New Year brings major military reforms in China

New Year brings major military reforms in China

By Monika Chansoria | 9 January, 2016
In China’s revamped approach, proponents of coercive nuclear strategies could find encouragement.
In perhaps the largest military reforms being executed in many decades of recorded history of China’s military modernisation, three new military branches were created on 1 January 2016. China’s President Xi Jinping, also the Chairman of the most powerful military body, Central Military Commission, founded and conferred military flags to the three newly constituted wings, namely, General Command of the PLA Army, Rocket Force and Strategic Support Force. Xi simultaneously named the commanders and respective political commissars for all three branches.
The special force for space and cyber wars (PLA Strategic Support Force) is expected to take charge of a wide range of support functions, including intelligence, technical reconnaissance, electronic warfare and logistics. By establishing an upgraded missile force (PLA Rocket Force) the Chairman of the CMC has ensured a return of the Second Artillery Corps to its core function, that of providing strategic pre-eminence to China’s nuclear and missile arsenal. This is mainly because, since long, the Second Artillery Corps had been functioning as a military branch. The Rocket Force will continue to serve as the core strategic deterrence power, by means of reinforcing medium- and long-range precision strike capabilities, technological advancements and enhanced command and control. 
In China’s revamped robust approach and policy, proponents of coercive nuclear and limited war-fighting strategies could find encouragement.
Although China’s Ministry of National Defence underlined that instituting the Rocket Force does not mean a major change in China’s overall nuclear policy, the continuing ambiguity that Beijing maintains in the application of its No-First-Use nuclear policy does not rule out the possibility of coercive military options completely. Besides deterrence, the Rocket Force is expected to focus more on nuclear counter-attack capabilities, intensifying construction of medium- and long-range precision strike power, and reinforce strategic checks and balances.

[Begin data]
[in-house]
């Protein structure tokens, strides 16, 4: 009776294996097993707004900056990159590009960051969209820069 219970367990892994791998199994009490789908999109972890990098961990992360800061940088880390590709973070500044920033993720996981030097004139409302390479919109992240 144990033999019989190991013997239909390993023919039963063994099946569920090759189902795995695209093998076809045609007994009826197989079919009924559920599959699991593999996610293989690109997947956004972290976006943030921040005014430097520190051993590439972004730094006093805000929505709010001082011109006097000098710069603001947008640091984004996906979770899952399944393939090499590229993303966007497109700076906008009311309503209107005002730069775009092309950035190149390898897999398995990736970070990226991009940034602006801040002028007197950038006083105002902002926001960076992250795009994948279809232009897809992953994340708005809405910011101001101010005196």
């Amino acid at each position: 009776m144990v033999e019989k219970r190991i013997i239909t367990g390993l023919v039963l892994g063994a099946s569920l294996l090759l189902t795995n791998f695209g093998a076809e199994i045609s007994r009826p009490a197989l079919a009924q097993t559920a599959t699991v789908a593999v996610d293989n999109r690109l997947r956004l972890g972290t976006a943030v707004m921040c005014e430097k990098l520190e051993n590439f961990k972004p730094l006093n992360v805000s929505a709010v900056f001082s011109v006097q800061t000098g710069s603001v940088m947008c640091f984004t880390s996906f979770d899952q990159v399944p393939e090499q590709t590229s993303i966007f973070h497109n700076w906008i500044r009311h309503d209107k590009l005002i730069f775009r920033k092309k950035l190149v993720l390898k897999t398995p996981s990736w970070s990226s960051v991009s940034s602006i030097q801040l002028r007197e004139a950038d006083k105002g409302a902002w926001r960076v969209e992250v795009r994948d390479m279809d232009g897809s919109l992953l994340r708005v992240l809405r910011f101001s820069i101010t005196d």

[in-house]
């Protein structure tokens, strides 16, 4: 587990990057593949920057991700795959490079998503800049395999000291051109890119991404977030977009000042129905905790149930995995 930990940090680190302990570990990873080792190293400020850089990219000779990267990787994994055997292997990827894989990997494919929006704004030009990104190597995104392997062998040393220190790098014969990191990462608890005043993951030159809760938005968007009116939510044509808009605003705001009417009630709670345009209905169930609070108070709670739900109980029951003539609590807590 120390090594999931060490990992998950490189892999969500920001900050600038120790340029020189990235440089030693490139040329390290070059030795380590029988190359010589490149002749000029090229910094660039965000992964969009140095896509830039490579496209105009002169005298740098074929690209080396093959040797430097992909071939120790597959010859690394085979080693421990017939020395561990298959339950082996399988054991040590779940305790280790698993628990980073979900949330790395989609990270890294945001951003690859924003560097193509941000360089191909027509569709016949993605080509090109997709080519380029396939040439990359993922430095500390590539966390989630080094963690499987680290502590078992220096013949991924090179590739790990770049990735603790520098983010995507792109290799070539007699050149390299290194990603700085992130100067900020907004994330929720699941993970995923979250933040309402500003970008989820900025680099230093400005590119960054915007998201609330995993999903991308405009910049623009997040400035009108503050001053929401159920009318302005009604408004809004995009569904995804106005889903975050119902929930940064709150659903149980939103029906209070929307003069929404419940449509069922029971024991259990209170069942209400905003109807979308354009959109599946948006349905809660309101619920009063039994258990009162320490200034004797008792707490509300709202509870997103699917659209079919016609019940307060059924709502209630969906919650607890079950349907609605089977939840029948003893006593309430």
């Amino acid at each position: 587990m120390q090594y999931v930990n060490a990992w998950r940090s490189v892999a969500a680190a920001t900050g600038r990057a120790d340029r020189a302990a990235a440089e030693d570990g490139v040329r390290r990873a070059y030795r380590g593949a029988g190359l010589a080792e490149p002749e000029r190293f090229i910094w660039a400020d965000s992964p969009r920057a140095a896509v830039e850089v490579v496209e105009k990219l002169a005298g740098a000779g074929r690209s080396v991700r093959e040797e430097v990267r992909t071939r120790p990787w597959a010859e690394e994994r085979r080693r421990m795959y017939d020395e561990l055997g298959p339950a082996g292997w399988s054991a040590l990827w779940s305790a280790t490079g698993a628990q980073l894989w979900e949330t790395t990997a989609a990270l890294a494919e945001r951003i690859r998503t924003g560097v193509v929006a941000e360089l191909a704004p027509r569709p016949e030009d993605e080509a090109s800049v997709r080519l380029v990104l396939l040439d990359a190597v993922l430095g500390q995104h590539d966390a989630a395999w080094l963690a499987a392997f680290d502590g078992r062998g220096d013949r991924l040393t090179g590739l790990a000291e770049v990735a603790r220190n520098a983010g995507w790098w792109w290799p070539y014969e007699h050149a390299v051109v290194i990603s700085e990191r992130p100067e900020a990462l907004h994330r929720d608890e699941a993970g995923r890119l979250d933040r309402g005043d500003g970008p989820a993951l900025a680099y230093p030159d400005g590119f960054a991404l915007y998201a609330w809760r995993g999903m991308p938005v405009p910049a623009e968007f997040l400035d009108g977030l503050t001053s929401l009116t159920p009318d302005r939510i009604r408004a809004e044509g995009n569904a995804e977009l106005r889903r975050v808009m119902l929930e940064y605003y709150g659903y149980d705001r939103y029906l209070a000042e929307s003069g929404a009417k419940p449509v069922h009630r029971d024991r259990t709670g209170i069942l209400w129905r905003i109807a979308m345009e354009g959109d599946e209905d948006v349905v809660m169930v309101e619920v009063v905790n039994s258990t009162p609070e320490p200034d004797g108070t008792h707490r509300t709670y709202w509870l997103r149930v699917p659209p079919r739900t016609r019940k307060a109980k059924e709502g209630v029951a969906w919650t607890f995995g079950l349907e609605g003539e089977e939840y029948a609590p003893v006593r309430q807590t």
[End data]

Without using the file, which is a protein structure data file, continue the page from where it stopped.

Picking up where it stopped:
Upgrading the departments and staff of the General Command of the Army appears essential for downsizing and ensuring greater interoperability for joint operations now with unification of the land forces with other services. Xi Jinping has been stressing that the PLA Army should optimise its power structure and troop formation amidst transformation from regional defence to full-spectrum combat. 
This needs to be read in reference to Xi’s announcement in September 2015, wherein he stated that China would cut its troops by 300,000, with non-combatant agencies and their personnel constituting the core of these cuts.
The growth and reform of China’s military arm in terms of strength and scope is noteworthy and as referred to by Xi Jinping, a “breakthrough” in the overhaul that primarily suggests a shift away from an outright army-centric system towards a joint command, with by and large, equal representation from the three services.
Leading editorials and opinion pieces in mainstream Chinese state-controlled media have highlighted that military reforms have been brought in wake of the “constantly changing international situation” that directly impacts upon the tasks of the Chinese army to secure the nation’s national interests. 
The PLA, apparently, is said to be “adjusting to keep up with the pace of China’s rise”.
 Interestingly, experts and analysts in China are arguing that the mission of China’s armed forces stretches beyond the nation’s maritime and land territories. This clearly brings out the dichotomy in China’s interpretation and application of power, both militarily and politically.
As much as China bawls for what it describes as “peaceful rise/development”, coupled with incessant banality that Beijing shall “never seek hegemony” — the constant attempts to create fresh status quo in almost all its existing territorial disputes in the East China Sea, South China Sea and those in land boundary, suggest otherwise.
The message that Xi Jinping has conveyed by virtue of these reforms is clear: the Party, through the Central Military Commission, is firmly in control, and, in fact, has further tightened its grip over the PLA. According to the guideline released by the CMC, a new structure will be established in which the CMC will take charge of the overall administration of the PLA, the People’s Armed Police, the militia and reserve forces.
Most of these reforms are likely to begin yielding results by 2020. What is most critical in here is the timing, with 2021 establishing 100 years since founding of the Chinese Communist Party and 2049 ushering in 100 years of the People’s Republic of China coming into existence as a nation-state. Realisation of these twin bicentennial goals remains the nucleus of Xi Jinping’s “China Dream”, most significantly including the vital goal of national rejuvenation (read reunification).
 

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